Again: Trapper did have potential, but that potential was totally wasted.

      • 007 says:

        @BDOR I definitely think Trapper loved his wife. The infidelity thing was really just his way to deal with the war, much like Hawkeye’s way to deal was constant joking. This is actually pretty common in the military at war. It’s not right, but it’s common, and I have no doubt once he got back to the states, he was super loving and faithful.

        In the book Duke was the married one who cheated the whole time, and he too went home and was loving and faithful to his wife.

  • 007 says:

    This is a really hard topic in a way to talk about, because we also have to ask if Larry and Gene would have still left or if they had stayed as well in this hypothetical situation.

    Assuming everything else was exactly as it was, with just Wayne staying, hmm lets think.

    So obliviously some episodes just wouldn’t work. The joker is wild, hanky panky, and war cor-respondent, although that 3rd one could potentially work with Trapper.

    We saw inklings of him still having a close relationship with his wife, despite his cheating ways, such as when he wrote her to talk about adopting Kim. I feel like as the war went on, and especially as the show moved more into drama like it did with the departure of Larry and Gene, that we’d see him transition into being a bit more faithful, and honestly not THAT much different from BJ.

    One thing I would have absolutely loved to see is Trapper and Charles. Trapper had a way of making fun of Frank with his playful sophisticated tease that I think would have been absolutely perfect to do with Charles. I think episodes like The Winchester Tapes could have played out almost exactly the same.

    Really thinking about it, I think Trapper would have ended up much more similar to BJ than we think, just because by the end they really tried to make BJ go off and do his own pranks and jokes too, which is something Trapper would do. I do think Trapper would have done a much better job of it though, because BJ always seemed to be doing his out of some weird sick pleasure or jealousy, where as Trapper just had a fun time with Hawkeye. I’m probably bias’d though because Trapper and Blake were my favorite characters, where as BJ’s one of my least favorite.

    BTW, random, but if you haven’t seen these, check out the first couple commercials in the below link. Wayne and Harry in the same commercials! Not even sure how these came to be. I guess Harry was signed to play Potter before Wayne decided not to return, but then why would Harry be in the commercials since we wouldn’t know him as Potter yet?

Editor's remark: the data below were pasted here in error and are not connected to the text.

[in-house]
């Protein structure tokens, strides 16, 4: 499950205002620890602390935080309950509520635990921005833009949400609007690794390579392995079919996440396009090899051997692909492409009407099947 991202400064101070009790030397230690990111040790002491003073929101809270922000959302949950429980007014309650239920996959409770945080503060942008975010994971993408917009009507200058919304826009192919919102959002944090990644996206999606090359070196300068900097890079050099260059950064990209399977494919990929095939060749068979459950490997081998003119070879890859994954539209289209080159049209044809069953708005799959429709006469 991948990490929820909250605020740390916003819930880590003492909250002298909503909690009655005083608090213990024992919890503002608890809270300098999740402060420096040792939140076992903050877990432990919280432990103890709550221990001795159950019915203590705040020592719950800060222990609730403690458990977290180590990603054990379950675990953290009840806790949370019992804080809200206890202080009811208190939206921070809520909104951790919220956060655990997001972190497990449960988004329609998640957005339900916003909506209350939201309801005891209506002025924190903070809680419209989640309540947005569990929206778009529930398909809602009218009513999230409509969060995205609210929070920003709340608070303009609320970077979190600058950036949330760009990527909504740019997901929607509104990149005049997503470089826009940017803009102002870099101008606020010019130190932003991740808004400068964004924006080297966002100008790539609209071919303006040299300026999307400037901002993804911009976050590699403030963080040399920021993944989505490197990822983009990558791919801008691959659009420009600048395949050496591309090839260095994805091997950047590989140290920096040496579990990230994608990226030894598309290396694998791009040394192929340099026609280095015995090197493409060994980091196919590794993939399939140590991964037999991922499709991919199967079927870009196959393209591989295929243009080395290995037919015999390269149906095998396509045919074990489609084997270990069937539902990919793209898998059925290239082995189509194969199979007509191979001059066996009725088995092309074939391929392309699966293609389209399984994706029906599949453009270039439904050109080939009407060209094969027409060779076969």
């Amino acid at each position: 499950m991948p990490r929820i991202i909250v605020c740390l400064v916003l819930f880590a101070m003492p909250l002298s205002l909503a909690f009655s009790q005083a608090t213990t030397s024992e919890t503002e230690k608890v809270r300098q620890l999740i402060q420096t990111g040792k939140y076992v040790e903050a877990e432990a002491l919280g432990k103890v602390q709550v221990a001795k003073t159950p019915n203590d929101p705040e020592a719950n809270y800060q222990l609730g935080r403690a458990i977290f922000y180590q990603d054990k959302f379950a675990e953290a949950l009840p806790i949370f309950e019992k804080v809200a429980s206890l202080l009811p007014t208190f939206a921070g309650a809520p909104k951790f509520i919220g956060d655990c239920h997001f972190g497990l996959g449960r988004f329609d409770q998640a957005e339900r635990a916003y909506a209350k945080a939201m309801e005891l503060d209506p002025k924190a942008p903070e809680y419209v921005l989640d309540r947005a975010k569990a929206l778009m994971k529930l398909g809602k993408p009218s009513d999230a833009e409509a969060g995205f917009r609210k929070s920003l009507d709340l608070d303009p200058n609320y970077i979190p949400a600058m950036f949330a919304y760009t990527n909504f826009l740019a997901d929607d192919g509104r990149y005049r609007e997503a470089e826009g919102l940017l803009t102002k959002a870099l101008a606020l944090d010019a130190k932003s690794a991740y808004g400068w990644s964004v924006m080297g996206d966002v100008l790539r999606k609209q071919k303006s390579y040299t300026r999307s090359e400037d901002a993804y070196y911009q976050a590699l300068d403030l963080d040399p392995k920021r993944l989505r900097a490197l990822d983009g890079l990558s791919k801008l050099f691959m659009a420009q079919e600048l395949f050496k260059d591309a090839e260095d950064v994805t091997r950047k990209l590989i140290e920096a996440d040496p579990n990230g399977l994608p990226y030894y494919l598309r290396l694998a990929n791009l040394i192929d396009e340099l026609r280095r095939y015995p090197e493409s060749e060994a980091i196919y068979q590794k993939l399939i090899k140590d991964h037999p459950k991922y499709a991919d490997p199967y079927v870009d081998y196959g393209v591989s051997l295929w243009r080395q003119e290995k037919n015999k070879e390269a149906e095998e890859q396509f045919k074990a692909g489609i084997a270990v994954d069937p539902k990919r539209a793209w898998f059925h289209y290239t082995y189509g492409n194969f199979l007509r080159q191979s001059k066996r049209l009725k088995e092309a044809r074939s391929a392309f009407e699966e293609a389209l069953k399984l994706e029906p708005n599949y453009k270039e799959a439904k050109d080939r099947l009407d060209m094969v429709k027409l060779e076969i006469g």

https://www.youtube.com/watch?v=f7Dqe4GQtjI

    • BDOR says:

      Trapper and Charles would have been an interesting dynamic, because they had one thing in common: both hailed from Boston. I can imagine Charles would probably treat Trapper with less than dignity, because Trapper probably came from a part of Boston that was virtually non-existent to the Winchesters; I can totally imagine an exchange such as this:

      CHARLES: How is it that I come from the same place as such an impulsive, boozehound such as yourself?

      TRAPPER: Oh, beats me. Guess Boston’s a good place to get lucky. (Laughs hysterically)

      CHARLES: From this moment onward, I am going to pretend that you come from a completely different Boston than Massachusettes.

      TRAPPER: Fine with me. How about Boston, La La Land?

      CHARLES: Don’t be absurd, there is no such place on this planet.

      TRAPPER: Hey, what’s the diff as long as we’re pretending?

      • 007 says:

        CHARLES: From this moment onward, I am going to pretend that you come from a completely different Boston than Massachusettes.

        LOL oh man that is totally what Charles would say. That’s hilarious.

  • Crabapple Cove says:

    Over my years of commenting at this site I have made no secret of my affection for the character of Trapper, so it should come as no surprise that I would love to have seen him continue in the series beyond season 3. In addition to “Kim” which most regard as Trapper’s best episode, I strongly believe that he is terrific in “Ceasefire” as well. His willingness to remain skeptical while the rest of the camp celebrated the ‘end of hostilities’ gave Trapper John a rare chance to shine.

    I can’t rememeber the precise episodes, but another aspect of Trapper is that he was the only character (other than Margaret of course) who at least tried to give Frank a fair shot as a doctor and person (of course, no amount of help could improve the hapless Maj. Burns).